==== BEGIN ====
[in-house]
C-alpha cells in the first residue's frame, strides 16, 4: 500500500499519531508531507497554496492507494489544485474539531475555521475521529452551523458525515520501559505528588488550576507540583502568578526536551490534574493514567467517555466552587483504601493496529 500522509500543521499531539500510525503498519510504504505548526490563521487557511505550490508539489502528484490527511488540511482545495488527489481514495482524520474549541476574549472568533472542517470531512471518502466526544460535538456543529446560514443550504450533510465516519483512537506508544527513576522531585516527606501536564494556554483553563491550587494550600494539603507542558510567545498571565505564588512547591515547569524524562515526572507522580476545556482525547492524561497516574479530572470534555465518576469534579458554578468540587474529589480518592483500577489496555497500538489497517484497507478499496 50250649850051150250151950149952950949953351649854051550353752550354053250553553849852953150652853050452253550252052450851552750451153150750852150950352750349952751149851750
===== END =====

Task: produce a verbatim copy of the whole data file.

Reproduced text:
[in-house]
C-alpha cells in the first residue's frame, strides 16, 4: 500500500499519531508531507497554496492507494489544485474539531475555521475521529452551523458525515520501559505528588488550576507540583502568578526536551490534574493514567467517555466552587483504601493496529 500522509500543521499531539500510525503498519510504504505548526490563521487557511505550490508539489502528484490527511488540511482545495488527489481514495482524520474549541476574549472568533472542517470531512471518502466526544460535538456543529446560514443550504450533510465516519483512537506508544527513576522531585516527606501536564494556554483553563491550587494550600494539603507542558510567545498571565505564588512547591515547569524524562515526572507522580476545556482525547492524561497516574479530572470534555465518576469534579458554578468540587474529589480518592483500577489496555497500538489497517484497507478499496 50250649850051150250151950149952950949953351649854051550353752550354053250553553849852953150652853050452253550252052450851552750451153150750852150950352750349952751149851750